Hunting advocates and various fish and game bureaus argue that hunting is an effective and needed means to control various species and manage wildlife. One such claim says that "hunting benefits all wildlife" and that:
Scientifically-based and regulated hunting has never led to threatened or endangered wildlife populations, ever!
I think "regulated hunting" is a pretty clear term. I'm not sure what "scientifically-based hunting" is, but I think it's safe to assume some empirical data is involved. I would expect "scientifically-based" anything to look a lot like legitimate science with lots of observational data correlated to various activities and actions.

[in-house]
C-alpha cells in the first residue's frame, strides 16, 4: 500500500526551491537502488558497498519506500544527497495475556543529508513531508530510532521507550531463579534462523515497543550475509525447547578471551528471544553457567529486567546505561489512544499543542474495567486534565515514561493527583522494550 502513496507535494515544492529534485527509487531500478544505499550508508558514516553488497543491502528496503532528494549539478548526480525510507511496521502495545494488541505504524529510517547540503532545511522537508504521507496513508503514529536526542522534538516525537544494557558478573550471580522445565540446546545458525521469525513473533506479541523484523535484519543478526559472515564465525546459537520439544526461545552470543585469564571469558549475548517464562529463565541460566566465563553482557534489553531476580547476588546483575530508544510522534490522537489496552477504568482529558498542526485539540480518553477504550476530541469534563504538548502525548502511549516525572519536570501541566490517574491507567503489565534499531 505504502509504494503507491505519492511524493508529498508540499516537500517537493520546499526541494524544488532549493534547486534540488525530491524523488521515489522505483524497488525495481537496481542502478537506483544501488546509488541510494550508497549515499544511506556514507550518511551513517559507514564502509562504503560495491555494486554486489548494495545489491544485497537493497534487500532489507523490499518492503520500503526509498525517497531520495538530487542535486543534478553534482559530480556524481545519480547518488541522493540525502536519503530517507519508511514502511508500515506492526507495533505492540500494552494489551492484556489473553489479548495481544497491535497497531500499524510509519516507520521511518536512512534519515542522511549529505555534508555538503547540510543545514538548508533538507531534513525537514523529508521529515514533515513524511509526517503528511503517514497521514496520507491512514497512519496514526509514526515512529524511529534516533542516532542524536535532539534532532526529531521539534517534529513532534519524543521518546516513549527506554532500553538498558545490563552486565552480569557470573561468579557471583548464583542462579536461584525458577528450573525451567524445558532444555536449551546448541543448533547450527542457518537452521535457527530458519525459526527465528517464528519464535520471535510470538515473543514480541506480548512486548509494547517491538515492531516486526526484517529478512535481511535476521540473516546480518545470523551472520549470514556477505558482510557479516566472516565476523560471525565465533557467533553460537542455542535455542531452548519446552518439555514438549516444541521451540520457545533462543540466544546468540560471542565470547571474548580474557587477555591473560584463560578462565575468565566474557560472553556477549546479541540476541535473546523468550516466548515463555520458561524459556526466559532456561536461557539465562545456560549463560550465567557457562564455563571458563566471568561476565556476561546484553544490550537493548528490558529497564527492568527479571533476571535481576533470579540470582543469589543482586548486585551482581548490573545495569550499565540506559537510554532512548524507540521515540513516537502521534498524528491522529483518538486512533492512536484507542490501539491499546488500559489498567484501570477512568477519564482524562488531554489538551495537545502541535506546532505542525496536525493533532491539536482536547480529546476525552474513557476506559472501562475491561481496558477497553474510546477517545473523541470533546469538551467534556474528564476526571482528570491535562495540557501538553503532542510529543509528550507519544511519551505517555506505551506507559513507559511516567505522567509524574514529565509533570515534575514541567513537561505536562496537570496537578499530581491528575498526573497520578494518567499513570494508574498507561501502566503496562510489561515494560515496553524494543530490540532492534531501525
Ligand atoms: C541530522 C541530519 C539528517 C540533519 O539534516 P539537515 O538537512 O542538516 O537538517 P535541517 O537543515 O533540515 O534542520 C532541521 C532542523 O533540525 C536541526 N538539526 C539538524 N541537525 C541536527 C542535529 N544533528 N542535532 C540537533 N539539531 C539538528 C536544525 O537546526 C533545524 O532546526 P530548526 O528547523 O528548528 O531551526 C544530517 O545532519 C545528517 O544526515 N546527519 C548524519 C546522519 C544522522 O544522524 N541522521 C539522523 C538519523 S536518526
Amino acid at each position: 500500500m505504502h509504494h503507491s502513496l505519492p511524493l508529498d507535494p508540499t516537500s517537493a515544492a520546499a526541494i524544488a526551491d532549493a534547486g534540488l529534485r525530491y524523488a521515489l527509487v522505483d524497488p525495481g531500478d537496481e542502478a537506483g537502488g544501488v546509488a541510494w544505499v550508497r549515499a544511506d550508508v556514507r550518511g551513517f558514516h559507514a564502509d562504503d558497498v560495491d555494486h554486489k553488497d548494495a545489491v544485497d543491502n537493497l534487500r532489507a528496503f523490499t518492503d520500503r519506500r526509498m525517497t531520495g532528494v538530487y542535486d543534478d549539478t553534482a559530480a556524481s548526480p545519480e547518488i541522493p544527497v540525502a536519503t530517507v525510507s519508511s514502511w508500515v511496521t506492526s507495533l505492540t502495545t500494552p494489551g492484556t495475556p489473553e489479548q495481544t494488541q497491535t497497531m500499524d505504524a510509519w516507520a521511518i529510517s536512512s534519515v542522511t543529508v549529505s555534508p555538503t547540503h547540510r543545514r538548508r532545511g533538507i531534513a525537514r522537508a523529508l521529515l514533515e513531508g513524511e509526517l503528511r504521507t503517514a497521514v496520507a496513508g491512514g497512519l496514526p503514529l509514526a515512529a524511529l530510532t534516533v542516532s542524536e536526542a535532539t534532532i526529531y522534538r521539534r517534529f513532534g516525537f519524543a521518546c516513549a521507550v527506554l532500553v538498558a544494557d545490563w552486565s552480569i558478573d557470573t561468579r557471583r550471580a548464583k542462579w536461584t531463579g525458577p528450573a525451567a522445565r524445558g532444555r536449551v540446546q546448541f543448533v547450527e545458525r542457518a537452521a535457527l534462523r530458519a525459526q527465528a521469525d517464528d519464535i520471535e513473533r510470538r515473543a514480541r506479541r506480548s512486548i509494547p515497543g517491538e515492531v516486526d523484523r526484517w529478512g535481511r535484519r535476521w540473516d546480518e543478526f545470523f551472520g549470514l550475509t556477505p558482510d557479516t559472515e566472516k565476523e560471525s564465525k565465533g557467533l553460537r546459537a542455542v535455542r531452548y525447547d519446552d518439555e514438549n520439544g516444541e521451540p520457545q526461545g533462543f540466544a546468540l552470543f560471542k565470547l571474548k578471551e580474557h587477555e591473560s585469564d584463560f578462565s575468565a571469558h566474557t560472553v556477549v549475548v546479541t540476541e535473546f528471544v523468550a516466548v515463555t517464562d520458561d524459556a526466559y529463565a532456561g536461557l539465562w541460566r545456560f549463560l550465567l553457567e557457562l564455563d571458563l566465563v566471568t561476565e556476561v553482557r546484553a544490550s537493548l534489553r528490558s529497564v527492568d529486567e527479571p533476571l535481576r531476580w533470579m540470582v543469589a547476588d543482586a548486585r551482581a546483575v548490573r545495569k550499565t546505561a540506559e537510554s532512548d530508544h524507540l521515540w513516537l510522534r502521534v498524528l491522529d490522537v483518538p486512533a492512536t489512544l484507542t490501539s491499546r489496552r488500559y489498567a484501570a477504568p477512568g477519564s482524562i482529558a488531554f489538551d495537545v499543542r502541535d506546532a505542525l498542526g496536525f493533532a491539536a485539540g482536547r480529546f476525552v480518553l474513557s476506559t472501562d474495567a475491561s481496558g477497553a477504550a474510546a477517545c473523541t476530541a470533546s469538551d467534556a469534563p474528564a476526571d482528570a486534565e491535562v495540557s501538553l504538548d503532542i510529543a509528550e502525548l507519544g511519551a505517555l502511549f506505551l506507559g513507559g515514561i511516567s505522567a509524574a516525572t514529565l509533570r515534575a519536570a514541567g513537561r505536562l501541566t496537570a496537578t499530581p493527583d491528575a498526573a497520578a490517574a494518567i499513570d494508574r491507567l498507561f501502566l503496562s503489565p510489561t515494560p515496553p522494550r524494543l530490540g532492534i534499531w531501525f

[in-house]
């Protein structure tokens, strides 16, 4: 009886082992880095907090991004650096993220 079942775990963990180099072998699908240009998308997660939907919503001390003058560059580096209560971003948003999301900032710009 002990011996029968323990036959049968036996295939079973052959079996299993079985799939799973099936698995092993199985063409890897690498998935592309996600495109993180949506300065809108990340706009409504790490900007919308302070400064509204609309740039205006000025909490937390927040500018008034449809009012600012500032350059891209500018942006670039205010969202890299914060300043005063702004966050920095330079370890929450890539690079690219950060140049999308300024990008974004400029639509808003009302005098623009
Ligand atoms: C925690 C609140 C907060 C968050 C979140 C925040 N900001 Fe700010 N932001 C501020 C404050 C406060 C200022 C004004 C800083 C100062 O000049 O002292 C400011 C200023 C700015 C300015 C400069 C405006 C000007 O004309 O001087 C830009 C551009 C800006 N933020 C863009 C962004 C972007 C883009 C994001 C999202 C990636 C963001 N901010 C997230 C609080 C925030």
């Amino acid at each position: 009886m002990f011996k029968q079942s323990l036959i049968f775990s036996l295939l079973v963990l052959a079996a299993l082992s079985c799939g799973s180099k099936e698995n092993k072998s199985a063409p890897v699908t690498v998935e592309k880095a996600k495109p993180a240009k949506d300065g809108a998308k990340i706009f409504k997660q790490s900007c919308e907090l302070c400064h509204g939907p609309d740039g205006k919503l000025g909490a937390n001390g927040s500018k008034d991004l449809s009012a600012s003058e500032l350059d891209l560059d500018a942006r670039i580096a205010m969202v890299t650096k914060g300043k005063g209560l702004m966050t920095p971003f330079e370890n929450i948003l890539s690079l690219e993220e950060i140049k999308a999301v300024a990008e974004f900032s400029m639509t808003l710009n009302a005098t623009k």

Considering the complexity of any ecosystem, I have a hard time believing that all hunting (wildlife harvesting) schemes done with conservationist intentions, even based on scientific data, have never had unintended negative consequences. However, the claim specifically says threatened and endangered populations, which is pretty strictly defined in a scientific sense. The claim may just be hiding behind a strict set of definitions. If the claim is strictly true, has it ever come close to that?